$50.777 $4.502 $0.600 $0.635 $1.771 $80.335 $8.501 $4.341 $2.932 $39.195 $54.968 $135.303 $5.757 $6.435 $10.026

$0.707 $22.925 $158.228 UF-IFAS Report, Oct. 2018 Reporting and Legislative Process after Hurricane Michael U.S. Senate Committee on Appropriations, May 2019 FDACS Report, Oct. 2018 Methodological considerations for estimating total impacts Heavy reliance on operating loans and seasonal nature of

expenditures for crop and livestock production Methods that estimate total impacts based on backwardly-linked expenditures might be inappropriate for assessing the broader regional economic impacts of production losses Losses impact prices Short-term, marginal impacts are not an issue for input-output modeling Medium- to long-term, non-marginal impacts on prices violate the assumptions of the model and require a dynamic modeling framework Tradeoff between speed and accuracy Policy Implications National strategies for disaster risk reduction that

support resilience and sustainable agricultural development must Design resilience measures specific to the crop, livestock, fisheries and aquaculture, and forestry subsectors Crop insurance; the tree assistance program; emergency assistance for livestock, honeybees, and farm-raised fish; and the emergency forest restoration program are important riskmanagement tools but are often insufficient Review existing policies and recovery tools to find ways to decrease or prevent the need for one-time special allocations When special allocations are needed, provide greater certainty by reducing the time it takes to allocate emergency funds Adopt strategies that counteract the potential compounding impact of disasters on sector growth and development and on national food security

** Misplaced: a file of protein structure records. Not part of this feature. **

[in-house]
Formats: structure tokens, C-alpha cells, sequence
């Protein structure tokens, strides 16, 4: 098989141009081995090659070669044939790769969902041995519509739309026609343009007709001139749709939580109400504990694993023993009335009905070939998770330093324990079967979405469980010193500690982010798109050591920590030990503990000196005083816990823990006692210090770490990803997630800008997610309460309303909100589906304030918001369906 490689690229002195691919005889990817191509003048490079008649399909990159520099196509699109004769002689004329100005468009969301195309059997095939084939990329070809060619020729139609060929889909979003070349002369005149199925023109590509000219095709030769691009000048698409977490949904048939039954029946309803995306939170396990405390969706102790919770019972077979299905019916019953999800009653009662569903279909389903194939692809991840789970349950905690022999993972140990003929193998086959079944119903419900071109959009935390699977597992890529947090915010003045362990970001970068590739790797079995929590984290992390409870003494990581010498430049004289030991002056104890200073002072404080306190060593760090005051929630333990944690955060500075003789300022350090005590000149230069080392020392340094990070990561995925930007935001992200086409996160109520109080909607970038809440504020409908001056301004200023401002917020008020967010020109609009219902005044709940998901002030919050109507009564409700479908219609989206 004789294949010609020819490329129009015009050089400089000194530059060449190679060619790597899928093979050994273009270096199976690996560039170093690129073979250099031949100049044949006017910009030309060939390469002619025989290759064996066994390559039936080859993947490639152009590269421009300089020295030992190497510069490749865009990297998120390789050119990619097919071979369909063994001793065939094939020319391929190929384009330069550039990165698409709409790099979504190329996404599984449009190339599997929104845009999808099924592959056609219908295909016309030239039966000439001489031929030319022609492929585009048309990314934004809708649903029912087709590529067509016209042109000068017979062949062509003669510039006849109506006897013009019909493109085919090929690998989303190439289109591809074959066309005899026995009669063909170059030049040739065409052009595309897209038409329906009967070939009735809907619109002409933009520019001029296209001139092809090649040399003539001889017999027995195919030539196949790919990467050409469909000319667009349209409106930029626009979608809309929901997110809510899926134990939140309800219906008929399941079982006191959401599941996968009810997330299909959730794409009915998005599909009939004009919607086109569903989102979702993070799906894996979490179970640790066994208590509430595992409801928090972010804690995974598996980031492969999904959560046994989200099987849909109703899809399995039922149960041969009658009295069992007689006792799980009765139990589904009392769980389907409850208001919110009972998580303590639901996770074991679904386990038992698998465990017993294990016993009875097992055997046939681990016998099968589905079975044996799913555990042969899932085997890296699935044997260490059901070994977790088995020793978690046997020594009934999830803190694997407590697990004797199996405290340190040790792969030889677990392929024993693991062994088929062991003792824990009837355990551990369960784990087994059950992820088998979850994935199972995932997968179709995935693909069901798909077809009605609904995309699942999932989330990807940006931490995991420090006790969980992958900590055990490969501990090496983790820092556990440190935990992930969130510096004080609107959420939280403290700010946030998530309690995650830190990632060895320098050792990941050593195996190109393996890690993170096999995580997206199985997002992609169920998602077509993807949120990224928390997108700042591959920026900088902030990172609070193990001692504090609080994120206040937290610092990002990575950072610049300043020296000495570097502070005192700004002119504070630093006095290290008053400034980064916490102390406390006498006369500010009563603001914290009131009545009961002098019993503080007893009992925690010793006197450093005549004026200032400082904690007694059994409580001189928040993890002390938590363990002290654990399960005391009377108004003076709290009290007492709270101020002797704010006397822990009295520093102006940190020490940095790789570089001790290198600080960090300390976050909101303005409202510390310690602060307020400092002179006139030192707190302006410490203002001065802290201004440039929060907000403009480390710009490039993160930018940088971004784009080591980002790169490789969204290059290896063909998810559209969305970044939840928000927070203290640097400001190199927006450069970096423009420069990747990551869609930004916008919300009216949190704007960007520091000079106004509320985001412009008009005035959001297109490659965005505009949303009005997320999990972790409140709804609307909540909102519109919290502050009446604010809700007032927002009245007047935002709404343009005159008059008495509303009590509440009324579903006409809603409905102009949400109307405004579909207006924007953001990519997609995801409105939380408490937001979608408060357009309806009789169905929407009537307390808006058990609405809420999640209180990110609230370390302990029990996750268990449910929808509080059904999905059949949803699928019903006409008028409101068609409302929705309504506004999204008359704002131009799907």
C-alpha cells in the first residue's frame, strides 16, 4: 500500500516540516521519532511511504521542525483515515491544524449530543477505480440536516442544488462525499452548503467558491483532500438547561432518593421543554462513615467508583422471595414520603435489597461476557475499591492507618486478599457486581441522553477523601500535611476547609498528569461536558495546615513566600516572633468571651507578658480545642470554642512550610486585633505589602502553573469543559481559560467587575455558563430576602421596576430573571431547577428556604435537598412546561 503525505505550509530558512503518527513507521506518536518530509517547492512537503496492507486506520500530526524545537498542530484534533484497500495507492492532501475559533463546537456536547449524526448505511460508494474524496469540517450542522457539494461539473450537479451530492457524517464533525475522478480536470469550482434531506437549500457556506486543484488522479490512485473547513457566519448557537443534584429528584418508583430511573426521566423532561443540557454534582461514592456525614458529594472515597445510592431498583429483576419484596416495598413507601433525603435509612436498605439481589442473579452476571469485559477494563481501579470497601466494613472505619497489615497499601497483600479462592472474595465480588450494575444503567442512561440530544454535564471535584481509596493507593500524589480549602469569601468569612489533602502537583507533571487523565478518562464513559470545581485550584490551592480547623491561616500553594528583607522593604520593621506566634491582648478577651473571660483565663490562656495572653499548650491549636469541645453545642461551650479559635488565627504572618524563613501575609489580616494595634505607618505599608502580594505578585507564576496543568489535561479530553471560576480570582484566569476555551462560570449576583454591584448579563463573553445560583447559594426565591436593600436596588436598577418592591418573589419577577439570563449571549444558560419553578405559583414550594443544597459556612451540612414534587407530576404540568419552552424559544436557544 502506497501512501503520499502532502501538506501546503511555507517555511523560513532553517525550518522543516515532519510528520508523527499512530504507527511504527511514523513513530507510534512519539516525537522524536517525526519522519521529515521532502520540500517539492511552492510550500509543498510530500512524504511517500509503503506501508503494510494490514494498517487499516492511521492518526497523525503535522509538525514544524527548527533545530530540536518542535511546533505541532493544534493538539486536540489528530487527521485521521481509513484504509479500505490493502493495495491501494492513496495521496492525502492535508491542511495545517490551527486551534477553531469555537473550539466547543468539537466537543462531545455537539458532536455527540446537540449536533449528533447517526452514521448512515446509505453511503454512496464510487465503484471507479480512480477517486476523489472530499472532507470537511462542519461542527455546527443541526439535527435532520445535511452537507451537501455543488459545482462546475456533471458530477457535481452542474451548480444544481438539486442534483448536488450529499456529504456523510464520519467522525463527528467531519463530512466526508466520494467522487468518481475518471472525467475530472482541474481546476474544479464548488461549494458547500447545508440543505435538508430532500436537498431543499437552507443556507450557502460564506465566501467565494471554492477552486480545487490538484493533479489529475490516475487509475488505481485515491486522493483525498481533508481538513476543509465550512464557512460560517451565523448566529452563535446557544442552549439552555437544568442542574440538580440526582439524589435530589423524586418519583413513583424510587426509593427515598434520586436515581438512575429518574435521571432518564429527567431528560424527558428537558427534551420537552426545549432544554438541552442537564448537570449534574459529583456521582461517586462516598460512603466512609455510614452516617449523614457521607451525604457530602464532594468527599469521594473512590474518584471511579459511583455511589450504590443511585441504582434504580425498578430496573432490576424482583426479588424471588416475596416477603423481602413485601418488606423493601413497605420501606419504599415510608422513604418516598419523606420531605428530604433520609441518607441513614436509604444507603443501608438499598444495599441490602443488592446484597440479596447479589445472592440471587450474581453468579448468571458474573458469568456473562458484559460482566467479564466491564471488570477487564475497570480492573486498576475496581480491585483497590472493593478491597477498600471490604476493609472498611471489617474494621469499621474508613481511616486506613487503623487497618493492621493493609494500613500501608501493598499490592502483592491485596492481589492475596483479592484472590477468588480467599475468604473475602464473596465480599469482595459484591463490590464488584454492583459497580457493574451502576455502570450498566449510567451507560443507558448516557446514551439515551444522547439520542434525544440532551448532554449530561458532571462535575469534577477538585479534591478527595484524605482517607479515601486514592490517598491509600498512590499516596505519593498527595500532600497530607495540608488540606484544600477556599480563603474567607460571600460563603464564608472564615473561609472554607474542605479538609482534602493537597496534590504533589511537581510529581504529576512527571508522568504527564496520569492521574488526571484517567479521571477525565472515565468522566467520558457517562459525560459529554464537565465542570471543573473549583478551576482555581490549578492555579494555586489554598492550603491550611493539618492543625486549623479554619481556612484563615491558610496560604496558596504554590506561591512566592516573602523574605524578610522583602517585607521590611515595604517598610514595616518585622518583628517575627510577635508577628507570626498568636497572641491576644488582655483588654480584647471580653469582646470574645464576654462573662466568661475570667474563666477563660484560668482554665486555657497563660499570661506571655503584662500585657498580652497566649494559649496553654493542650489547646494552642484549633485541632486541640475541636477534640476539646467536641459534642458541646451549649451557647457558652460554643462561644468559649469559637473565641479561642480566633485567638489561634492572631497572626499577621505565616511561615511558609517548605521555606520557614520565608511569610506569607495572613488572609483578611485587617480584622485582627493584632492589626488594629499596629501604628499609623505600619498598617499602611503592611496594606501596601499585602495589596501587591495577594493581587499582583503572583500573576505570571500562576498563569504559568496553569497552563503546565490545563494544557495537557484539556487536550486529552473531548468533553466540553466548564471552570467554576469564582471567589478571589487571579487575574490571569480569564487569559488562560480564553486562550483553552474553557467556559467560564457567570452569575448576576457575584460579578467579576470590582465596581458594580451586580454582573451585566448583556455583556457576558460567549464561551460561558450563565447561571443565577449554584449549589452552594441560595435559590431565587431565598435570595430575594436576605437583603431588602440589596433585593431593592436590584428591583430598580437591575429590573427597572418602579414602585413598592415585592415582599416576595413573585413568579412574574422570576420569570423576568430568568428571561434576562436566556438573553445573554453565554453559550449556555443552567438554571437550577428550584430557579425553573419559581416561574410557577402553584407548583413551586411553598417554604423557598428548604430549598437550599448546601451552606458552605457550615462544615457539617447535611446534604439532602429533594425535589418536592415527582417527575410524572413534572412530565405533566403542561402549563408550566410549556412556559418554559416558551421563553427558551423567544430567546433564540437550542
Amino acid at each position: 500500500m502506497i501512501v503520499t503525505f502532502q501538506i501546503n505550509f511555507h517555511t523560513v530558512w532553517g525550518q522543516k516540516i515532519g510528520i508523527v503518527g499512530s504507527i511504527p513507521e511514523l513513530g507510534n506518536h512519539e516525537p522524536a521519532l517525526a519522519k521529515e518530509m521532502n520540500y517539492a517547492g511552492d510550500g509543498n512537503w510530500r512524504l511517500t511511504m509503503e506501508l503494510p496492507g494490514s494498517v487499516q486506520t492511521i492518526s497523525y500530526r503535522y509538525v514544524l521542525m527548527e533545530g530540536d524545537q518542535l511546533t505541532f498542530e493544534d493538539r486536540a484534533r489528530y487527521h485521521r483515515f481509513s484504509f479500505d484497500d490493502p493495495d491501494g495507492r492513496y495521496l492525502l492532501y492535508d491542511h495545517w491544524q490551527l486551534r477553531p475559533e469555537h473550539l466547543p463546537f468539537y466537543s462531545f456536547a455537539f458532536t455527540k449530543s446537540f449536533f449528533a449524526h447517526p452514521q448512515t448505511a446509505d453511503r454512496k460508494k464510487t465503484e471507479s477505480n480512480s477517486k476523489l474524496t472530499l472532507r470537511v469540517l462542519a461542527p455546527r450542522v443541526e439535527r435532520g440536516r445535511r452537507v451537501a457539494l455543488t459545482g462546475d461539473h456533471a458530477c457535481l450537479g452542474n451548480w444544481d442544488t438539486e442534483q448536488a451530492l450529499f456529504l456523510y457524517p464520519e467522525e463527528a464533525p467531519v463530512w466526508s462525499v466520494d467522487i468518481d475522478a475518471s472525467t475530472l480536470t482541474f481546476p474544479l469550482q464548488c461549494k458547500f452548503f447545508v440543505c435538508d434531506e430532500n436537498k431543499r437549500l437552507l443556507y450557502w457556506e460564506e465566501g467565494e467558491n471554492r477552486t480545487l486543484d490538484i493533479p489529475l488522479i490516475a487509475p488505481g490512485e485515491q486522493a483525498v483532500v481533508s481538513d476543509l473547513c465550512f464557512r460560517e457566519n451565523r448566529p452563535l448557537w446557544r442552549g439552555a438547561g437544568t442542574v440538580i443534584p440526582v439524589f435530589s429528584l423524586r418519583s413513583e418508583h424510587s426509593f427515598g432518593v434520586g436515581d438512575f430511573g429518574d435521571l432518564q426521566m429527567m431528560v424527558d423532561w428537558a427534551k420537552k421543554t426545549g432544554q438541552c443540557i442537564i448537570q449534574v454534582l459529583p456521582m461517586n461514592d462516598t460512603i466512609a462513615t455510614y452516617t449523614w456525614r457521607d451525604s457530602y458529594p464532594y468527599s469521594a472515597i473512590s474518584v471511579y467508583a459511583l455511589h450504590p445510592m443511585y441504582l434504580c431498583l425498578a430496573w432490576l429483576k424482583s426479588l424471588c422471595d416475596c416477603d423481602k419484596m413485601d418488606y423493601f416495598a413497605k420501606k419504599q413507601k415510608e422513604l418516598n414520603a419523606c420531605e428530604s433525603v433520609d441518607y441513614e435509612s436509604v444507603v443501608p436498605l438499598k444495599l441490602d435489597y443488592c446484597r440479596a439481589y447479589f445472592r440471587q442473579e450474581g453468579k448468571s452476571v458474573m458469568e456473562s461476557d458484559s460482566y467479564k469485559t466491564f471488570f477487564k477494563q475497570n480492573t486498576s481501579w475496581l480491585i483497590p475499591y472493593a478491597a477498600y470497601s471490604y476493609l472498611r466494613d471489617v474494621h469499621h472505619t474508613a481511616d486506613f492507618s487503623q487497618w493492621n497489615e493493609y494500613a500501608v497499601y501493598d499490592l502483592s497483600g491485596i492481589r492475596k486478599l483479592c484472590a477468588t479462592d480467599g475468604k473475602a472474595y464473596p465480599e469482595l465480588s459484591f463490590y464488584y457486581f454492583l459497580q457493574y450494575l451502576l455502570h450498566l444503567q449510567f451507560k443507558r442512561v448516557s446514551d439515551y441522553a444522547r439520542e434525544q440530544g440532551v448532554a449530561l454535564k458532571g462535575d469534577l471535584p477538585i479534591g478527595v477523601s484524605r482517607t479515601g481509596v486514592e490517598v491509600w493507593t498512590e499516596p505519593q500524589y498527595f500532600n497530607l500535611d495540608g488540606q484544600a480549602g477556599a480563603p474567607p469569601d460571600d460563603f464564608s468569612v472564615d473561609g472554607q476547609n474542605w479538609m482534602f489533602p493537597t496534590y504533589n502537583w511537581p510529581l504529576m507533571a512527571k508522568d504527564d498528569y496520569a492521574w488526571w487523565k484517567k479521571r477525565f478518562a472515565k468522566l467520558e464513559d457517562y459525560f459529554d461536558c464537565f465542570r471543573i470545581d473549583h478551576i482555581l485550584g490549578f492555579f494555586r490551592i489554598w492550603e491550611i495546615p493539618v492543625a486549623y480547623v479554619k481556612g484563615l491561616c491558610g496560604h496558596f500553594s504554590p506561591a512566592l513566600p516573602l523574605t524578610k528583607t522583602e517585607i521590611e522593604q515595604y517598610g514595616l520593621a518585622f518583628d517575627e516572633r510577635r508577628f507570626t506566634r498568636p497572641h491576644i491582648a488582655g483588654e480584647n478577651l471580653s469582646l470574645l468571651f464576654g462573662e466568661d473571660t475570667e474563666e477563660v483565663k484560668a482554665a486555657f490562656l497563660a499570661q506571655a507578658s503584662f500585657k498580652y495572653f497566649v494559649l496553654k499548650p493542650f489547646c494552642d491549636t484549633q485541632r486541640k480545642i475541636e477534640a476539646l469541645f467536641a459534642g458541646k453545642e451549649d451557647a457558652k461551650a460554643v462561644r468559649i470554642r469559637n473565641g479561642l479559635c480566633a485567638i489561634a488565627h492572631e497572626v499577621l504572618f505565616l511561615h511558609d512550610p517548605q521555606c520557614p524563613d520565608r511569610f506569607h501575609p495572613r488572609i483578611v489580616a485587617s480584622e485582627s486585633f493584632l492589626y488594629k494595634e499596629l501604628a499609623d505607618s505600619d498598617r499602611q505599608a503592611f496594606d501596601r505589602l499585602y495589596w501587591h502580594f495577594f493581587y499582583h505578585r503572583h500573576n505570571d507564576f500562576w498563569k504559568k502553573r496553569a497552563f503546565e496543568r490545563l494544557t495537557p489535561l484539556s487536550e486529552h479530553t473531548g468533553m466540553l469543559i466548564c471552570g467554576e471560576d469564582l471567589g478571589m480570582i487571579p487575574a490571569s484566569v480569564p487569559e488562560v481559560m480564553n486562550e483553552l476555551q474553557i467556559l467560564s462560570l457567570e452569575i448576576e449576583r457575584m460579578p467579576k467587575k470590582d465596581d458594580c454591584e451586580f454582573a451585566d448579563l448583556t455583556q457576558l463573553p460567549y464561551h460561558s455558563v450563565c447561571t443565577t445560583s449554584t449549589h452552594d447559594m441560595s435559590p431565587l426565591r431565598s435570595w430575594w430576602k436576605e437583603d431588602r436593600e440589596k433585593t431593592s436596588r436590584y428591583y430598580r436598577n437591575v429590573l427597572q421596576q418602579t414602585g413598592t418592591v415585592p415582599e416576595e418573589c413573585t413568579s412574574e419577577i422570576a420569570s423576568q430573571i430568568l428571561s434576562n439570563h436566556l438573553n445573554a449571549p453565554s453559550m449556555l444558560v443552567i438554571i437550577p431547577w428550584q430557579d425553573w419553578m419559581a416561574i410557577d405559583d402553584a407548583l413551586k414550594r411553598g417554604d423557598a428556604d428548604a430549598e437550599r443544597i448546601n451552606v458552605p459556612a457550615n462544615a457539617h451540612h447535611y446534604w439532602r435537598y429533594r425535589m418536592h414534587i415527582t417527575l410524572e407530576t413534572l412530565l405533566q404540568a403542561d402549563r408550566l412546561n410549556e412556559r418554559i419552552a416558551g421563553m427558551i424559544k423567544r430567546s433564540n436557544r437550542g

Effective policy requires timely and commodityspecific damage and loss data for the agriculture sector. Continued Work Baseline data improvements Acreage by crop Infrastructure Survey improvements Incorporate additional crops Forestry Aquaculture Improve infrastructure assessment

Continued efforts to decrease redundancy within state and federal efforts Multistate SERA Proposal Harmonize vulnerability and assessments efforts Build a community of knowledge related to agricultural resilience to natural disasters Desired characteristics for State of the Art Agriculture Impact Tools Sectoral/Regional impacts Intersectoral/Interregional impacts Size of disaster will determine the appropriate model Economic impacts Welfare changes

< Price changes < Labor market changes < Market share changes Interdisciplinary, Integrated Modeling Efforts < Innovations in data collection < Incorporate data and models from other disciplines Do more than measure post-disaster impacts < Help with disaster preparedness < Measure and track progress on resilience Christa D. Court [email protected] (352) 294-7675

Connect. Explore. Engage. /fred.ifas.ufl @UF_IFAS_FRED State and Federal Agency Disaster Response Florida Department of Agriculture and Consumer Services (FDACS) State Agricultural Response Team Disaster Reporting Florida Forest Service United States Department of Agriculture Farm Service Agency

Office of the Chief Economist Federal Emergency Management Administration Florida Division of Emergency Management UF-IFAS Report, Oct. 2017 Reporting and Legislative Process after Hurricane Irma U.S. Senate Committee on Appropriations, Feb. 2018 FDACS Report, Oct. 2017 Actionable Information

Consistent reliable damage estimates for federal disaster relief process Can potentially optimize taxpayer contributions to disaster relief Community informed, science driven results to measure progress towards resiliency at multiple scales Tool and information for disaster preparation efforts Generalizable methodology that can be extended to other geographies, sectors, disasters (e.g. man-made disasters), etc. How will this impact the Gulf region Speed up and optimize damage reporting after natural disasters Provide tools that multiple stakeholder groups can use for strategic planning and tactical interventions to increase resilience.

Increase trust and cooperation between the agriculture community, academics, and policymakers through community engagement in all steps of the process. Implications for food security